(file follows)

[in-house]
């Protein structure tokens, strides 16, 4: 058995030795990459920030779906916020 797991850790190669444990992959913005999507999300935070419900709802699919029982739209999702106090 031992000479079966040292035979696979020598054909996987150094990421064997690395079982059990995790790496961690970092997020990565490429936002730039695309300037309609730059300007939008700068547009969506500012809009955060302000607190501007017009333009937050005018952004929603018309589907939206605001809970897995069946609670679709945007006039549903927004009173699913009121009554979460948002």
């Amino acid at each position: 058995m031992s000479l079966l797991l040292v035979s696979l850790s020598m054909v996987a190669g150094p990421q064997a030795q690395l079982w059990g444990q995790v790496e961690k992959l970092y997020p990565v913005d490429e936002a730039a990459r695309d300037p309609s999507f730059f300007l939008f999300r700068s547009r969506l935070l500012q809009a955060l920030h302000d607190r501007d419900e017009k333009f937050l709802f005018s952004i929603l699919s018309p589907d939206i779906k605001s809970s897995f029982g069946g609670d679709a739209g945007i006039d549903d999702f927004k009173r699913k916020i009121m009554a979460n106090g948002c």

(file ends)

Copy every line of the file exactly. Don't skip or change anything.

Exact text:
[in-house]
């Protein structure tokens, strides 16, 4: 058995030795990459920030779906916020 797991850790190669444990992959913005999507999300935070419900709802699919029982739209999702106090 031992000479079966040292035979696979020598054909996987150094990421064997690395079982059990995790790496961690970092997020990565490429936002730039695309300037309609730059300007939008700068547009969506500012809009955060302000607190501007017009333009937050005018952004929603018309589907939206605001809970897995069946609670679709945007006039549903927004009173699913009121009554979460948002």
């Amino acid at each position: 058995m031992s000479l079966l797991l040292v035979s696979l850790s020598m054909v996987a190669g150094p990421q064997a030795q690395l079982w059990g444990q995790v790496e961690k992959l970092y997020p990565v913005d490429e936002a730039a990459r695309d300037p309609s999507f730059f300007l939008f999300r700068s547009r969506l935070l500012q809009a955060l920030h302000d607190r501007d419900e017009k333009f937050l709802f005018s952004i929603l699919s018309p589907d939206i779906k605001s809970s897995f029982g069946g609670d679709a739209g945007i006039d549903d999702f927004k009173r699913k916020i009121m009554a979460n106090g948002c």